On screen at CASCA

Check out some of the film projects by participants of CASCA22!

À l’écran à la CASCA

Découvrez quelques-uns des projets de films des participants de CASCA22 !

Holding Tightly

Holding Tightly: Custom and Healing in Timor-Leste (30 mins, 2021, Wai Mata Films, Language: Tetum). Production Credits: Camera, audio and directors — Lisa Palmer and Susanna Barnes / Cultural consultants — Fransisco Almeida and Celestinu Freitas / Research contributors — Celestinu Freitas, Fransisco Almeida, Egas da Silva, Jose da Costa, Mariano Dionesio, Luis da Cunha Rego, Herculano Seixas dos Santos and Ritsuko Kakuma / Production Assistants — Quintiliano Mok and Kiku Moniz / Translation — Lisa Palmer / Creative producer — Seth Keen / Editors — Cormac Mills Ritchard and Susanna Barnes / Sound mix — Amy Hanley

Voices of Kula

Voices of Kula (1 hour 26 minutes, 2021, Language: English). Voices of Kula is a feature-length ethnographic film that tells a story of empowerment, of local responses to cultural and economic changes and of the strive to revitalize cultural heritage. A group of elders from Milne Bay, Papua New Guinea and a cooperating anthropologist set out on an intriguing journey around an island network in the South Pacific to strengthen kula, a traditional system of exchanging shell-valuables around a ‘ring’ of approximately 40 islands. Fearing the destructive impacts of cash-economy on kula practice, the team takes action to fight misconduct and the corruption of the system. Voices of Kula takes the viewer on a journey into an intriguing inter-island network of exchange-relationships – with some stunning encounters along the way. Watch online at:

Ahomapénî: Relations and Rez Dogs

Ahomapénî: Relations and Rez Dogs (54 mins, 2018, Language: English, Nakoda AV Club, discussed by Ethan Twoyougmen and Amanda Foote). A group of Indigenous youth go on a journey to discover the complex reasons why their dogs go missing. This “Dogumentary” explores relationships between people and dogs, and how culturally-bound expectations have affected people and pets on the Morley reserve. Ahomapénî is acknowledging a being’s right to exist in its own way, asking for the right to “be” – similar to the english concept of “respect” and the question “do you respect me?” The Nakoda AV Club is a collective of Indigenous youth filmmakers and story tellers. In this film they explore the questions “What do dogs need to be healthy and happy?” Different answers to this seemingly straightforward question illuminate the ways people think about human-animal relationships on reserves and in settler dominated spaces. This documentary dispels myths, and delves into areas where stereotypes and assumptions contribute to challenges for both people and animals living on reserve. This “dogumentary” stems from an interest in exploring the space between the roles for dogs in urban and reserve society, and drawing attention to the meaningful relationships people have with dogs in both. Members of the community at Morley reserve also expressed concern that urban people may have misunderstandings about the connection that the Stoney people have to their animals, in a modern as well as historical sense.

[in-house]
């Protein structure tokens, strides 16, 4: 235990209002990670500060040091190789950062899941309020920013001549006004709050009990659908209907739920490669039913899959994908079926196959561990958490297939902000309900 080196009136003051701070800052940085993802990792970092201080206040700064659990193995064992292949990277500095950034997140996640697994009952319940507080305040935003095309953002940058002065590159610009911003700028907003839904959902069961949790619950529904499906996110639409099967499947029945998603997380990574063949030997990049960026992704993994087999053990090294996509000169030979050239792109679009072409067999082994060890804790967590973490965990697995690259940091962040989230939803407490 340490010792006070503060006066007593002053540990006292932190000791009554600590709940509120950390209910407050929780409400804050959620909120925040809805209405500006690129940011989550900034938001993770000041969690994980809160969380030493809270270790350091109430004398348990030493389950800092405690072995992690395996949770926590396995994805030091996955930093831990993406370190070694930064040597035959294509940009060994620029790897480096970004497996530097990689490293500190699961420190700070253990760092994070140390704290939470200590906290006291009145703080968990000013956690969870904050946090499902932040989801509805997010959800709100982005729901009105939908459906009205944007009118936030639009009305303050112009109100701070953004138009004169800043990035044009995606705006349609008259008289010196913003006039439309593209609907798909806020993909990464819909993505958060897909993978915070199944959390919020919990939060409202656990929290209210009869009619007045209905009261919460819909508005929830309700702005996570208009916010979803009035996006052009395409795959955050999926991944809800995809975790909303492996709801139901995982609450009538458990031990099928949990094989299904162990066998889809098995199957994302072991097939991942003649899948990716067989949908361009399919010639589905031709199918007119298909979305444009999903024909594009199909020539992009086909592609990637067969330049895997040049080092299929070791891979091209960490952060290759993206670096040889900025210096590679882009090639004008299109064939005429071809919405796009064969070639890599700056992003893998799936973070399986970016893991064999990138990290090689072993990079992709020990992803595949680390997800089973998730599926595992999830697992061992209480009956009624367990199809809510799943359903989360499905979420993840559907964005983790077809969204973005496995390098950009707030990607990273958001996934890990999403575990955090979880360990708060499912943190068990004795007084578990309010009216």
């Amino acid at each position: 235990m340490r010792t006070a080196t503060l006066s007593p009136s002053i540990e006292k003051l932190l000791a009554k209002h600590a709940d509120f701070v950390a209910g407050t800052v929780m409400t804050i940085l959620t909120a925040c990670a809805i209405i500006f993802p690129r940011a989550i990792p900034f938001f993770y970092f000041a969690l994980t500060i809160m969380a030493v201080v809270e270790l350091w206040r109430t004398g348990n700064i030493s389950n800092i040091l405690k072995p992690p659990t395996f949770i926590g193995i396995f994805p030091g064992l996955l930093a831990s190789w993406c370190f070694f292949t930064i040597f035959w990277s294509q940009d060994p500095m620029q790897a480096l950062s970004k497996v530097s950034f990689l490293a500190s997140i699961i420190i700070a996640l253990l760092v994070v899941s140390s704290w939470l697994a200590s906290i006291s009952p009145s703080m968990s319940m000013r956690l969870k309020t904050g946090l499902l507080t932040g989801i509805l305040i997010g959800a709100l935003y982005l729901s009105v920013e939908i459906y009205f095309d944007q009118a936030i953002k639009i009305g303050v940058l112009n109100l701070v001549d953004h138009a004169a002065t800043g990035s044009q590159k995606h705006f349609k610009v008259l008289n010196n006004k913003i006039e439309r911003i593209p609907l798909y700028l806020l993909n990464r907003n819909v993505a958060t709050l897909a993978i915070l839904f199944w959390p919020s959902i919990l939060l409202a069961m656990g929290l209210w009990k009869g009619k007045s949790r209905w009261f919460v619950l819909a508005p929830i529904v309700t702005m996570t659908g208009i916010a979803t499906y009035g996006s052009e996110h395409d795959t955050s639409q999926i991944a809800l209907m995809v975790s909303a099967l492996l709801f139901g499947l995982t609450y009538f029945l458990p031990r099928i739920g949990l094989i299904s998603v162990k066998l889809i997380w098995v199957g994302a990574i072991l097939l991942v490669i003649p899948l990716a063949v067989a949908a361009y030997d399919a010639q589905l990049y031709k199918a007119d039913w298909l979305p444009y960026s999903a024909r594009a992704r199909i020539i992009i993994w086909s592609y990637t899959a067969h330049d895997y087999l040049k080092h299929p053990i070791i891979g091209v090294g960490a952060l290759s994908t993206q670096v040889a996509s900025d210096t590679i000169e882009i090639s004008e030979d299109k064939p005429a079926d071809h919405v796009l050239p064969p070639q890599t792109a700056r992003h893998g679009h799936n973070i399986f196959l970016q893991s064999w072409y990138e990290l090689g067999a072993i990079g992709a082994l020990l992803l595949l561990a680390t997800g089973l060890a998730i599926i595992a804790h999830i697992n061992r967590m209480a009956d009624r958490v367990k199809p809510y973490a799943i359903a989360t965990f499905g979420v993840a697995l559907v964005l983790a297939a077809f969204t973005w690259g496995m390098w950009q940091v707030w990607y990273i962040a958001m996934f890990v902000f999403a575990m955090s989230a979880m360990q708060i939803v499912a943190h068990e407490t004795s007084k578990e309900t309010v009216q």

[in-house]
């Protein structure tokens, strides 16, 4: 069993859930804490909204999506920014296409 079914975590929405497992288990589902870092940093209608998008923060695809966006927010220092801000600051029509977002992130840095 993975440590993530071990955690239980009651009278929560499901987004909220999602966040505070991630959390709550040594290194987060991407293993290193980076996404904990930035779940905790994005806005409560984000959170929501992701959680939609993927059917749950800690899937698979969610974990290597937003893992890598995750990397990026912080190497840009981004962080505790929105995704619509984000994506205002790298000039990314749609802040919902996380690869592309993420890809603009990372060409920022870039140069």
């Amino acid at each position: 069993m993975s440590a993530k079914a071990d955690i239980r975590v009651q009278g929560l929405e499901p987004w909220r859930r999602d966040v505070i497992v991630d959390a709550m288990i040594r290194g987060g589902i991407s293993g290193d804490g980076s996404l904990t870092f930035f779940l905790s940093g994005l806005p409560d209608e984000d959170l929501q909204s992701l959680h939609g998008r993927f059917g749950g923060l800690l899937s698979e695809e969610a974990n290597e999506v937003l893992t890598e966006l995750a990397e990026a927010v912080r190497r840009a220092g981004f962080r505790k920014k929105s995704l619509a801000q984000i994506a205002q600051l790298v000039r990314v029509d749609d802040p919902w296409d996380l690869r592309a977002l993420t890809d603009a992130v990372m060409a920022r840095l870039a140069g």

To watch the full film, please go to Vimeo.

Music, Sound, Noise

Music, Sound, Noise (16 mins, 2021, Language: English). Production Credits: Direction, editing, music – Jared Epp / Writing-David Ross / Camera – Jared Epp, Isaac Giles / Acting – David Ross, Isaac Giles, Jared Epp, Rose Epp, Hazel Epp, Hannah Ehman / List of sound bites in film credits. A cautionary tale on the endless entangling of information sharing, social media, meaning and daily life. This ethno-fiction film was made in Parkdale, Toronto in the summer of 2020, when there were very few covid restrictions, as numbers in Toronto were low at that time. This film is part of Jared Epp’s PhD research in social anthropology, that studies the relationship between place and imagination. He is presenting a paper at the conference in relation to this film.